Las Vegas Review-Journal
Paper supply problems, tariffs imperil newspapers
Newspapers across the country could be thinner or even disappear in the near future as news executives nationwide wrestle with disruptions in paper supplies and new tariffs on newsprint.
Tariffs as high as 32 percent have been placed on imported newsprint from Canadian paper mills as the U.S. Commerce Department and the International Trade Commission investigate complaints of unfair trade practices leveled against Canadian suppliers by a Washington state-based paper company.
Tariffs have driven up the cost of newsprint, a commodity that already has seen prices increase over the years because of high demand and low supply. Newsprint is generally the second-highest cost for newspapers after payroll.
The problem is an additional frustration for the
Las Vegas Review-journal because its traditional newsprint supply rail route has been disrupted by Project
Neon’s freeway improvements.
“Ensuring we have an adequate supply of newsprint is a day-to-day proposition,” Review-journal Vice President for Production Janet Owen said Wednesday.
“We have been managing with limited newsprint reserves for about six months, and we don’t anticipate any improvement this year. The Review-journal is doing everything possible to secure newsprint deliveries.”
In Northern Nevada, the 65 commercial printing accounts of Pressworks Ink in Carson City received an email from General Manager Chris Johnston on Wednesday announcing they would be assessed a newsprint surcharge on their orders because of the tariffs.
The surcharges vary depending on the size of the jobs, but Johnston said his company believes the passthrough costs are the fairest way to address the increase.
“They didn’t budget for this price increase, and it’s affecting everybody,” Johnston said.
He said he has seen fluctuations in the newsprint supply chain because orders for paper that once took two to three weeks now take four to six weeks to fulfill because of increased demand.
Some of his colleagues, he said, are buying paper from American producers to dodge the tariff charges despite higher domestic prices resulting from high demand.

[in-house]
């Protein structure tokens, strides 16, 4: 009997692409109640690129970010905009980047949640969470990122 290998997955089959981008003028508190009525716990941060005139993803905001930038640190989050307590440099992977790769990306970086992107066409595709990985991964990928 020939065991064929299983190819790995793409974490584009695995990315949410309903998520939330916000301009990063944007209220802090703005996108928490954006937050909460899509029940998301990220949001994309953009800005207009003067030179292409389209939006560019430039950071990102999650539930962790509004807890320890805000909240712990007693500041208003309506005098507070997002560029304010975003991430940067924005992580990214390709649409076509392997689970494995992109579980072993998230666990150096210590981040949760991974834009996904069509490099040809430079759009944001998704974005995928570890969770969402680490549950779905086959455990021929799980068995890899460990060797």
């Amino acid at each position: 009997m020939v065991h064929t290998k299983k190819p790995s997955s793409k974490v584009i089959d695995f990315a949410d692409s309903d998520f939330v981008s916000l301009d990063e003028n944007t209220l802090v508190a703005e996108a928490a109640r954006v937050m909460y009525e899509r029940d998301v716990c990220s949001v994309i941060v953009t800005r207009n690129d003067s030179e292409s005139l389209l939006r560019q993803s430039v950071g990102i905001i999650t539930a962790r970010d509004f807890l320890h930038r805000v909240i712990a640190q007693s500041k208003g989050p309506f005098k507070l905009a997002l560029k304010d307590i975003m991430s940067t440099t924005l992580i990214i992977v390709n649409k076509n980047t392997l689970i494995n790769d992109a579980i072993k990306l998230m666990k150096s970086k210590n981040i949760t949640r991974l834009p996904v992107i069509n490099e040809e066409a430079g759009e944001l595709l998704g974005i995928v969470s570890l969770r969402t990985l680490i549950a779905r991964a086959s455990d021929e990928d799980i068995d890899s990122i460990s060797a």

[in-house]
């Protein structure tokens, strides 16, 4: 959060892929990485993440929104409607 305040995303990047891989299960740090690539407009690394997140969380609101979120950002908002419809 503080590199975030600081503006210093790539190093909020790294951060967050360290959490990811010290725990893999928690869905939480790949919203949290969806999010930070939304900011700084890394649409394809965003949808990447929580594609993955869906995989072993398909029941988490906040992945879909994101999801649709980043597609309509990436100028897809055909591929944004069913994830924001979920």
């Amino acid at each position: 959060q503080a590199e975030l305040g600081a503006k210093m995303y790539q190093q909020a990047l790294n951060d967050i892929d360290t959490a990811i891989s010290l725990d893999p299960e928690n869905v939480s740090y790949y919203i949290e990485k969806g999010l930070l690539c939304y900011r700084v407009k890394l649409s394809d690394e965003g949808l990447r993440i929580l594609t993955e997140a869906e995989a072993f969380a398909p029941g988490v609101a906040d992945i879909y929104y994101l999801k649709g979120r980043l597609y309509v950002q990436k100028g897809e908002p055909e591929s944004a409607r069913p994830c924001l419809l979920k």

Rural newspaper crisis
Paul Boyle, senior vice president of public policy for the News Media Alliance, an Arlington, Virginia-based trade association representing about 2,000 newspapers in the United States and Canada, said the disruption is having a devastating impact on newspapers across the country, including some in rural areas that are on the verge of ceasing publication.
Boyle said the Commerce Department is scheduled to conclude its investigation and make a determination on tariffs by Aug. 2.
Meanwhile, the International Trade Commission is expected to conduct a hearing July 17 and issue its findings in September, Boyle said.
“Countervailing and anti-dumping duties have been used and enforced by the government to protect U.S. industries and U.S. jobs, but with this petition for tariffs on newsprint, it’s actually going to have the opposite impact,” Boyle said. “Newspapers are facing considerable headwinds. We’re already seeing the impacts of these tariffs with newsprint prices going up 30 percent, and in some cases small newspapers are having a hard time actually finding supply because the market is completely disrupted.”
Newsprint supply problems began years ago as newspaper circulation declined and many publications shifted to digital formats, reduced the size of their publications or stopped printing on some days of the week.
To survive, many U.S. paper producers closed mills, reduced operations and began selling more newsprint to thriving markets in China, Russia and Europe.
Small mill’s complaint
Recently, a small mill in Longview, Washington, North Pacific Paper Corp., owned by hedge fund One Rock Capital Partners, complained that Canadian mills were competing unfairly with U.S. producers by operating with federal loan subsidies and harvesting trees on government land.
One Rock’s website said the New York-based hedge fund focuses on “underoptimized” companies, those that don’t make as much money as they potentially could. Working with a strategic partner, Japan’s giant Mitsubishi Corp., the fund is invested in fast food outlets, consumer appliances and chemical companies. It acquired North Pacific Paper in 2016.
While the Commerce Department investigates North Pacific’s complaints, temporary tariffs from 6.5 percent to 10 percent have been levied with collections going to an escrow account until the investigation is complete. This month, an additional 22 percent tariff was assessed because of a new allegation that Canadian mills were underpricing their product.
Though the tariffs are only temporary, American mills, which on average are running at about 97 percent of capacity, have raised their prices